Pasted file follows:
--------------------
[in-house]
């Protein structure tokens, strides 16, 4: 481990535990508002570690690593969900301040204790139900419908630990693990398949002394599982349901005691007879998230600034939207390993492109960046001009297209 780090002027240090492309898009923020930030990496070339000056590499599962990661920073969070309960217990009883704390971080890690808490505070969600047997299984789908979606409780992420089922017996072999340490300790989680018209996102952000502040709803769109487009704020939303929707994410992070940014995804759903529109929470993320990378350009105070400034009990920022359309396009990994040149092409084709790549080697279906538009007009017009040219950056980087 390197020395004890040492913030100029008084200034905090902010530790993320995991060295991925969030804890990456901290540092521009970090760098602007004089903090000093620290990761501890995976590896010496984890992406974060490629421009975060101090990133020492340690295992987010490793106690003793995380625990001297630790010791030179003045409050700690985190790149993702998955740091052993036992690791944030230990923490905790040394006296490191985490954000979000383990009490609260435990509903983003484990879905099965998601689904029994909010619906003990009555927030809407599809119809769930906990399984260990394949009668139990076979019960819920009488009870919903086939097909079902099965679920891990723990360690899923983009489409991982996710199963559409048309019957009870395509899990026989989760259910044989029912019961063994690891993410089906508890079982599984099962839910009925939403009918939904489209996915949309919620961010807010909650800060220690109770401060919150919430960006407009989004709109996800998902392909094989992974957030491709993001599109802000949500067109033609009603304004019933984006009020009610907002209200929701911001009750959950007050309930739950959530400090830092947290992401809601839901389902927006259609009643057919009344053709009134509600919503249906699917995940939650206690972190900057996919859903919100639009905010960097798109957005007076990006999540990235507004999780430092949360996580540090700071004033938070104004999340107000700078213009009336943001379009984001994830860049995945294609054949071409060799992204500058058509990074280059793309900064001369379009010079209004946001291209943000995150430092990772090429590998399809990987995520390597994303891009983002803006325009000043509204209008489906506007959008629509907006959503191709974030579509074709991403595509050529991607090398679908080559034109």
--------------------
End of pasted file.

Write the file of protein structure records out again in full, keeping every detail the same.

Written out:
[in-house]
């Protein structure tokens, strides 16, 4: 481990535990508002570690690593969900301040204790139900419908630990693990398949002394599982349901005691007879998230600034939207390993492109960046001009297209 780090002027240090492309898009923020930030990496070339000056590499599962990661920073969070309960217990009883704390971080890690808490505070969600047997299984789908979606409780992420089922017996072999340490300790989680018209996102952000502040709803769109487009704020939303929707994410992070940014995804759903529109929470993320990378350009105070400034009990920022359309396009990994040149092409084709790549080697279906538009007009017009040219950056980087 390197020395004890040492913030100029008084200034905090902010530790993320995991060295991925969030804890990456901290540092521009970090760098602007004089903090000093620290990761501890995976590896010496984890992406974060490629421009975060101090990133020492340690295992987010490793106690003793995380625990001297630790010791030179003045409050700690985190790149993702998955740091052993036992690791944030230990923490905790040394006296490191985490954000979000383990009490609260435990509903983003484990879905099965998601689904029994909010619906003990009555927030809407599809119809769930906990399984260990394949009668139990076979019960819920009488009870919903086939097909079902099965679920891990723990360690899923983009489409991982996710199963559409048309019957009870395509899990026989989760259910044989029912019961063994690891993410089906508890079982599984099962839910009925939403009918939904489209996915949309919620961010807010909650800060220690109770401060919150919430960006407009989004709109996800998902392909094989992974957030491709993001599109802000949500067109033609009603304004019933984006009020009610907002209200929701911001009750959950007050309930739950959530400090830092947290992401809601839901389902927006259609009643057919009344053709009134509600919503249906699917995940939650206690972190900057996919859903919100639009905010960097798109957005007076990006999540990235507004999780430092949360996580540090700071004033938070104004999340107000700078213009009336943001379009984001994830860049995945294609054949071409060799992204500058058509990074280059793309900064001369379009010079209004946001291209943000995150430092990772090429590998399809990987995520390597994303891009983002803006325009000043509204209008489906506007959008629509907006959503191709974030579509074709991403595509050529991607090398679908080559034109």